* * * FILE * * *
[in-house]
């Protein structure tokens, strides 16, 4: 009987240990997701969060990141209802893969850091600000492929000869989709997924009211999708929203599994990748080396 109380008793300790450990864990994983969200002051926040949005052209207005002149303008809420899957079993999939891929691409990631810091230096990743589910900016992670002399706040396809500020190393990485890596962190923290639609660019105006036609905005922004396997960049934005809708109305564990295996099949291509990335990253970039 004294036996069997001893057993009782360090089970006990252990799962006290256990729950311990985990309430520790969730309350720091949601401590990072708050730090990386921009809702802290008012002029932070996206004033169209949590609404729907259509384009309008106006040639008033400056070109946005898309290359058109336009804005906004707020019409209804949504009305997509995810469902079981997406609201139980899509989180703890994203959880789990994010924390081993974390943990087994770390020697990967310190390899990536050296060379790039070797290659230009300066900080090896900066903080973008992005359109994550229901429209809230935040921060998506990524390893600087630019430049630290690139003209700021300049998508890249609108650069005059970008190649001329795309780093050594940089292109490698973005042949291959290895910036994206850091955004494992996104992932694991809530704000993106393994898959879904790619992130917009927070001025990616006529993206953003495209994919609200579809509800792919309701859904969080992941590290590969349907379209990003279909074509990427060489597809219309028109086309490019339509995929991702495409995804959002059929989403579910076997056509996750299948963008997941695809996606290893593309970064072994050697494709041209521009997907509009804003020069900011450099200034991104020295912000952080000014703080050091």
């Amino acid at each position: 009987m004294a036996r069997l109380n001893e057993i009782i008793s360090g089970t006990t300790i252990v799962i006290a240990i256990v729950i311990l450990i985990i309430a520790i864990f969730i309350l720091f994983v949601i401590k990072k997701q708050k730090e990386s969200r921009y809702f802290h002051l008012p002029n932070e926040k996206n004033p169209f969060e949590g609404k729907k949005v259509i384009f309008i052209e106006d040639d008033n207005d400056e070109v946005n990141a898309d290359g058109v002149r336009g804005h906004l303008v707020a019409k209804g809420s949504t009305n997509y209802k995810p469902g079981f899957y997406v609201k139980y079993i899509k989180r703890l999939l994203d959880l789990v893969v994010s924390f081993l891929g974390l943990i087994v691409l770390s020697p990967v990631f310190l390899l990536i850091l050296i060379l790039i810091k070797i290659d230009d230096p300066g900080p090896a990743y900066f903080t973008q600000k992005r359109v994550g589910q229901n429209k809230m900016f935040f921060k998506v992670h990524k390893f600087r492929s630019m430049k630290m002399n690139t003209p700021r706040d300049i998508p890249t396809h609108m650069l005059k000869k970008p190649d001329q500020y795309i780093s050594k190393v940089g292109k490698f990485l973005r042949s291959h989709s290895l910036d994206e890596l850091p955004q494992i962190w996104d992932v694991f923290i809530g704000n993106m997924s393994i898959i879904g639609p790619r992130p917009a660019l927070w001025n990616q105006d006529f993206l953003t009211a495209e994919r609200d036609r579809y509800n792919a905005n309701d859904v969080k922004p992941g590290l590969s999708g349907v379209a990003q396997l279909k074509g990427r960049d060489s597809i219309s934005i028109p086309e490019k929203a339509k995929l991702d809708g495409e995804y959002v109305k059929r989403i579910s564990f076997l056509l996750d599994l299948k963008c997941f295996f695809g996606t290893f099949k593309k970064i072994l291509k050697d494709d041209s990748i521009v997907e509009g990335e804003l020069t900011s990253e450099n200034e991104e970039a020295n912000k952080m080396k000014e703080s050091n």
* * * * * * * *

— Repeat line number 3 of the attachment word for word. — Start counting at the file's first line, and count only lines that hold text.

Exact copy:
């Amino acid at each position: 009987m004294a036996r069997l109380n001893e057993i009782i008793s360090g089970t006990t300790i252990v799962i006290a240990i256990v729950i311990l450990i985990i309430a520790i864990f969730i309350l720091f994983v949601i401590k990072k997701q708050k730090e990386s969200r921009y809702f802290h002051l008012p002029n932070e926040k996206n004033p169209f969060e949590g609404k729907k949005v259509i384009f309008i052209e106006d040639d008033n207005d400056e070109v946005n990141a898309d290359g058109v002149r336009g804005h906004l303008v707020a019409k209804g809420s949504t009305n997509y209802k995810p469902g079981f899957y997406v609201k139980y079993i899509k989180r703890l999939l994203d959880l789990v893969v994010s924390f081993l891929g974390l943990i087994v691409l770390s020697p990967v990631f310190l390899l990536i850091l050296i060379l790039i810091k070797i290659d230009d230096p300066g900080p090896a990743y900066f903080t973008q600000k992005r359109v994550g589910q229901n429209k809230m900016f935040f921060k998506v992670h990524k390893f600087r492929s630019m430049k630290m002399n690139t003209p700021r706040d300049i998508p890249t396809h609108m650069l005059k000869k970008p190649d001329q500020y795309i780093s050594k190393v940089g292109k490698f990485l973005r042949s291959h989709s290895l910036d994206e890596l850091p955004q494992i962190w996104d992932v694991f923290i809530g704000n993106m997924s393994i898959i879904g639609p790619r992130p917009a660019l927070w001025n990616q105006d006529f993206l953003t009211a495209e994919r609200d036609r579809y509800n792919a905005n309701d859904v969080k922004p992941g590290l590969s999708g349907v379209a990003q396997l279909k074509g990427r960049d060489s597809i219309s934005i028109p086309e490019k929203a339509k995929l991702d809708g495409e995804y959002v109305k059929r989403i579910s564990f076997l056509l996750d599994l299948k963008c997941f295996f695809g996606t290893f099949k593309k970064i072994l291509k050697d494709d041209s990748i521009v997907e509009g990335e804003l020069t900011s990253e450099n200034e991104e970039a020295n912000k952080m080396k000014e703080s050091n």